Conditionality in Chinese Bilateral Lending

36 Pages Posted: 22 Jun 2011

See all articles by Mikael Mattlin

Mikael Mattlin

Finnish Institute of International Affairs

Matti Nojonen

affiliation not provided to SSRN

Date Written: June 15, 2011


China’s long insistence on non-interference and sovereignty and frequent criticism of Western interventionism has contributed to a widely held impression that China lends and invests abroad without attaching policy conditions. This discussion paper surveys the general policy debate on conditionality in lending, as well as China’s own debate on conditionality. We then examine bilateral loans provided by Chinese state-owned policy banks, notably China Exim Bank, arguing that the assumption of China’s shunning conditionality is valid only if the term is taken narrowly to imply the specific set of policy conditions (e.g. privatisation and financial liberalisation) routinely called for by World Bank Group lenders. Based on a literature review and analysis of loan features along with tentative evidence from empirical cases of Chinese bilateral lending, we identify four hypothetical types of conditionality: political conditionality, embedded conditionality, cross-conditionality and emergent conditionality. In all likelihood the last three types of conditionality are not imposed by a unitary state actor, but emerge as an indirect consequence of the voluminous business activities of Chinese state-linked lenders and enterprises in developing countries.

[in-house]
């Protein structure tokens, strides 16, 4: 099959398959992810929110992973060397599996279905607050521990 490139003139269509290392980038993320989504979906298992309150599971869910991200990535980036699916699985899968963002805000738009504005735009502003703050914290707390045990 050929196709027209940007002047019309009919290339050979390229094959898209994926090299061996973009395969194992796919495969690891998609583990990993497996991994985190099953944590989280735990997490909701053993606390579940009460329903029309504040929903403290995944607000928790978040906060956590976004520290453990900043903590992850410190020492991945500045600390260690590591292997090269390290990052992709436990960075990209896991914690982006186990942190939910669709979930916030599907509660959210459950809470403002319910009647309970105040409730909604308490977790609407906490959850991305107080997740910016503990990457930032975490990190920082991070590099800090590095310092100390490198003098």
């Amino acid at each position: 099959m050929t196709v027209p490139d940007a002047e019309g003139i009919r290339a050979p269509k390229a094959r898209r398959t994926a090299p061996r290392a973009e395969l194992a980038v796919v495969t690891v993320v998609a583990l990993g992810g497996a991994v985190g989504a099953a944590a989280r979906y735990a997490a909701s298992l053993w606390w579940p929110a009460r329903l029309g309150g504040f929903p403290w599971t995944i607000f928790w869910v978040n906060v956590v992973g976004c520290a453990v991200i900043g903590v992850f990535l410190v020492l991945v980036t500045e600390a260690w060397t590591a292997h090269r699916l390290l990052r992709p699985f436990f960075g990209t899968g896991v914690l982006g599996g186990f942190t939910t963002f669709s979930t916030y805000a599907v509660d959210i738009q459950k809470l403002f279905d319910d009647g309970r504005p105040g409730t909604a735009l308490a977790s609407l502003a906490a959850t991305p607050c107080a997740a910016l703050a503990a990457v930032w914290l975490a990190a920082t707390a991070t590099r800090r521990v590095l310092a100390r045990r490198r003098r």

Keywords: China, bilateral lending, conditionality, policy banks

JEL Classification: F34, F36, F59

Suggested Citation

Mattlin, Mikael and Nojonen, Matti, Conditionality in Chinese Bilateral Lending (June 15, 2011). BOFIT Discussion Paper No. 14/2011, Available at SSRN: or

Mikael Mattlin (Contact Author)

Finnish Institute of International Affairs ( email )

Kruunuvuorenkatu 4
Helsinki, FI-00161


Matti Nojonen

affiliation not provided to SSRN ( email )

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